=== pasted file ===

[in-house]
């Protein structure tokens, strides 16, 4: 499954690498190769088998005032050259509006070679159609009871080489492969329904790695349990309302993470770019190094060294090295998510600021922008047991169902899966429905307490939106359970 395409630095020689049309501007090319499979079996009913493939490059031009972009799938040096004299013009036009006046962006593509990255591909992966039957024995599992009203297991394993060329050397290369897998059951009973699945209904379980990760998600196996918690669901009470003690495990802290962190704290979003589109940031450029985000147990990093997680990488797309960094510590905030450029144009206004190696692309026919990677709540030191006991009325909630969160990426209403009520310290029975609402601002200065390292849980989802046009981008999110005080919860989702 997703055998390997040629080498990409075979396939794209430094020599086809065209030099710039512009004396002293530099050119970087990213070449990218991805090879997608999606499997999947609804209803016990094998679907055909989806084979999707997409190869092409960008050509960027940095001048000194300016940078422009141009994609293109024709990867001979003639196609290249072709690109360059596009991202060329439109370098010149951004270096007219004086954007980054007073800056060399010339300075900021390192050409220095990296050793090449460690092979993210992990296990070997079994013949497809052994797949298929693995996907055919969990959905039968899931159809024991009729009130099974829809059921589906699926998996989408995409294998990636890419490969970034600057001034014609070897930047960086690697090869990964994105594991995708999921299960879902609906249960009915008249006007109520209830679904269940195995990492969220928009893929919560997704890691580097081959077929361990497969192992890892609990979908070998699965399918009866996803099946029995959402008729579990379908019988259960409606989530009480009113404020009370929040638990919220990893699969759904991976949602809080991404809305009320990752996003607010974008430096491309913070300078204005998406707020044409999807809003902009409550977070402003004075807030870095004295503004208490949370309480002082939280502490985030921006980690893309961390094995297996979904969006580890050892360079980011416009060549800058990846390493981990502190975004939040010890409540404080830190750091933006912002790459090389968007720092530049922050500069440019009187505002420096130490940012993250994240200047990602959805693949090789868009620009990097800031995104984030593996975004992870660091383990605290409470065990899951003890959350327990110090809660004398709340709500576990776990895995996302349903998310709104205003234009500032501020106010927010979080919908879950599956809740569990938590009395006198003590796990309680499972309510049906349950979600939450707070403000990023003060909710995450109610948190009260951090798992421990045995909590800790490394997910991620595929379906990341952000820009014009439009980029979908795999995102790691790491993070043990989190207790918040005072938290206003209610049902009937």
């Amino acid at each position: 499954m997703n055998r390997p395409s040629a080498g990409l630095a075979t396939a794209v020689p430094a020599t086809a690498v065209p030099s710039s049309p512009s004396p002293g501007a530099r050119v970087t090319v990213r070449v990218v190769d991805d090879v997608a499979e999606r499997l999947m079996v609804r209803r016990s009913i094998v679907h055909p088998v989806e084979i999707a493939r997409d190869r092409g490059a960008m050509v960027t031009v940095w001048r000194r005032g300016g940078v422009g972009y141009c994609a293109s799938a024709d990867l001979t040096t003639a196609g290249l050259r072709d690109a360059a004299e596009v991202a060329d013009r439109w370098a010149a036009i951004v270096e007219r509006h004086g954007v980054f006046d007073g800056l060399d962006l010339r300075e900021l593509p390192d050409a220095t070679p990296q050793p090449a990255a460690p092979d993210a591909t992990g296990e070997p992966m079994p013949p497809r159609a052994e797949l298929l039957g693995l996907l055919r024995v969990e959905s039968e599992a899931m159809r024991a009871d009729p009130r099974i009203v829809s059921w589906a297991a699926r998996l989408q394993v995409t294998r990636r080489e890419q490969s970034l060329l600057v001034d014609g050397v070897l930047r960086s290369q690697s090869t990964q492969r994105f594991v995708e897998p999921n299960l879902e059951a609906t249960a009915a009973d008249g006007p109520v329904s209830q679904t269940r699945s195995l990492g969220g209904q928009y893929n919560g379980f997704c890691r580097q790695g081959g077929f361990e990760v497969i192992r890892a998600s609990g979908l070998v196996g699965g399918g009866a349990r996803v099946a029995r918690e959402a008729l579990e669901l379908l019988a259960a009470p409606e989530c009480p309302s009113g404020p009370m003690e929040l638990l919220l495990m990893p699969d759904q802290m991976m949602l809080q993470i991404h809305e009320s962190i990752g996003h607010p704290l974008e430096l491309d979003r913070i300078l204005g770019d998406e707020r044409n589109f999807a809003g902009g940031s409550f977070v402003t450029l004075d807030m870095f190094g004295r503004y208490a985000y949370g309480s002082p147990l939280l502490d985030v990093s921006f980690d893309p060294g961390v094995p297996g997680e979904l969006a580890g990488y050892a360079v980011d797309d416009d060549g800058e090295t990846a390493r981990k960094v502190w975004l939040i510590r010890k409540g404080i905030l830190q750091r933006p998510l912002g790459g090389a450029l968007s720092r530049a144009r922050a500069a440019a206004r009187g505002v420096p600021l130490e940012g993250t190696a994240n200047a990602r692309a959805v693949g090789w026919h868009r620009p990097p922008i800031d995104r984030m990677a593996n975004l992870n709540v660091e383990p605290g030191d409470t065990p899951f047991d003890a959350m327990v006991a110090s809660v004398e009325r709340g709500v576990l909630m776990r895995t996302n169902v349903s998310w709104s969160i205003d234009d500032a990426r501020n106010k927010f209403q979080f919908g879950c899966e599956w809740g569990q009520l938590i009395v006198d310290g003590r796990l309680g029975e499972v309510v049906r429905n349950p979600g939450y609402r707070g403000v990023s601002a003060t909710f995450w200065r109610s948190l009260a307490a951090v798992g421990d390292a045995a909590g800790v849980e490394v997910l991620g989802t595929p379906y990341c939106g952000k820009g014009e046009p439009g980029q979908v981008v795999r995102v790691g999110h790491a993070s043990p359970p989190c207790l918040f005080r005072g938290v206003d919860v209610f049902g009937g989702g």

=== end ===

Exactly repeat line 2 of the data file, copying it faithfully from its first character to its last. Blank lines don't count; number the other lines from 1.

């Protein structure tokens, strides 16, 4: 499954690498190769088998005032050259509006070679159609009871080489492969329904790695349990309302993470770019190094060294090295998510600021922008047991169902899966429905307490939106359970 395409630095020689049309501007090319499979079996009913493939490059031009972009799938040096004299013009036009006046962006593509990255591909992966039957024995599992009203297991394993060329050397290369897998059951009973699945209904379980990760998600196996918690669901009470003690495990802290962190704290979003589109940031450029985000147990990093997680990488797309960094510590905030450029144009206004190696692309026919990677709540030191006991009325909630969160990426209403009520310290029975609402601002200065390292849980989802046009981008999110005080919860989702 997703055998390997040629080498990409075979396939794209430094020599086809065209030099710039512009004396002293530099050119970087990213070449990218991805090879997608999606499997999947609804209803016990094998679907055909989806084979999707997409190869092409960008050509960027940095001048000194300016940078422009141009994609293109024709990867001979003639196609290249072709690109360059596009991202060329439109370098010149951004270096007219004086954007980054007073800056060399010339300075900021390192050409220095990296050793090449460690092979993210992990296990070997079994013949497809052994797949298929693995996907055919969990959905039968899931159809024991009729009130099974829809059921589906699926998996989408995409294998990636890419490969970034600057001034014609070897930047960086690697090869990964994105594991995708999921299960879902609906249960009915008249006007109520209830679904269940195995990492969220928009893929919560997704890691580097081959077929361990497969192992890892609990979908070998699965399918009866996803099946029995959402008729579990379908019988259960409606989530009480009113404020009370929040638990919220990893699969759904991976949602809080991404809305009320990752996003607010974008430096491309913070300078204005998406707020044409999807809003902009409550977070402003004075807030870095004295503004208490949370309480002082939280502490985030921006980690893309961390094995297996979904969006580890050892360079980011416009060549800058990846390493981990502190975004939040010890409540404080830190750091933006912002790459090389968007720092530049922050500069440019009187505002420096130490940012993250994240200047990602959805693949090789868009620009990097800031995104984030593996975004992870660091383990605290409470065990899951003890959350327990110090809660004398709340709500576990776990895995996302349903998310709104205003234009500032501020106010927010979080919908879950599956809740569990938590009395006198003590796990309680499972309510049906349950979600939450707070403000990023003060909710995450109610948190009260951090798992421990045995909590800790490394997910991620595929379906990341952000820009014009439009980029979908795999995102790691790491993070043990989190207790918040005072938290206003209610049902009937």